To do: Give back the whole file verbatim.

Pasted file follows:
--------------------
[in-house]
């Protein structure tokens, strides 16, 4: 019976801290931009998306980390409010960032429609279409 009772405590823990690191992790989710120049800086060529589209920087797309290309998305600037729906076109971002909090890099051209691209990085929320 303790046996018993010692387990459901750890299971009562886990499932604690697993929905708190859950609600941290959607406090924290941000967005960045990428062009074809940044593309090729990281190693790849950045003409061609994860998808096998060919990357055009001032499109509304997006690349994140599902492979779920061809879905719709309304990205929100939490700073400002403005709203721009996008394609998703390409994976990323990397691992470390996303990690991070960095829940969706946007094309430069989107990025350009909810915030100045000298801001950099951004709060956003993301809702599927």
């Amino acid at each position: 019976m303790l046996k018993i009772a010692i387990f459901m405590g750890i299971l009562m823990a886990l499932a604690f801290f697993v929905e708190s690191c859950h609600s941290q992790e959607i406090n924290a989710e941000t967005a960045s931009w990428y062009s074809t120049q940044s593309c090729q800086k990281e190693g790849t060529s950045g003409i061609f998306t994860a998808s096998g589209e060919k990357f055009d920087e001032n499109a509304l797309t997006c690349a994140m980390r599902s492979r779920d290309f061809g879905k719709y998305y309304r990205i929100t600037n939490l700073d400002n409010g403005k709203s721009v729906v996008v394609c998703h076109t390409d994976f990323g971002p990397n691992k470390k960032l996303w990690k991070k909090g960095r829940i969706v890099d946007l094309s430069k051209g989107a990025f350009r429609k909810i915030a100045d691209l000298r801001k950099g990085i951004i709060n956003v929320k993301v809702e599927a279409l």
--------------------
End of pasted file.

[in-house]
């Protein structure tokens, strides 16, 4: 019976801290931009998306980390409010960032429609279409 009772405590823990690191992790989710120049800086060529589209920087797309290309998305600037729906076109971002909090890099051209691209990085929320 303790046996018993010692387990459901750890299971009562886990499932604690697993929905708190859950609600941290959607406090924290941000967005960045990428062009074809940044593309090729990281190693790849950045003409061609994860998808096998060919990357055009001032499109509304997006690349994140599902492979779920061809879905719709309304990205929100939490700073400002403005709203721009996008394609998703390409994976990323990397691992470390996303990690991070960095829940969706946007094309430069989107990025350009909810915030100045000298801001950099951004709060956003993301809702599927």
């Amino acid at each position: 019976m303790l046996k018993i009772a010692i387990f459901m405590g750890i299971l009562m823990a886990l499932a604690f801290f697993v929905e708190s690191c859950h609600s941290q992790e959607i406090n924290a989710e941000t967005a960045s931009w990428y062009s074809t120049q940044s593309c090729q800086k990281e190693g790849t060529s950045g003409i061609f998306t994860a998808s096998g589209e060919k990357f055009d920087e001032n499109a509304l797309t997006c690349a994140m980390r599902s492979r779920d290309f061809g879905k719709y998305y309304r990205i929100t600037n939490l700073d400002n409010g403005k709203s721009v729906v996008v394609c998703h076109t390409d994976f990323g971002p990397n691992k470390k960032l996303w990690k991070k909090g960095r829940i969706v890099d946007l094309s430069k051209g989107a990025f350009r429609k909810i915030a100045d691209l000298r801001k950099g990085i951004i709060n956003v929320k993301v809702e599927a279409l």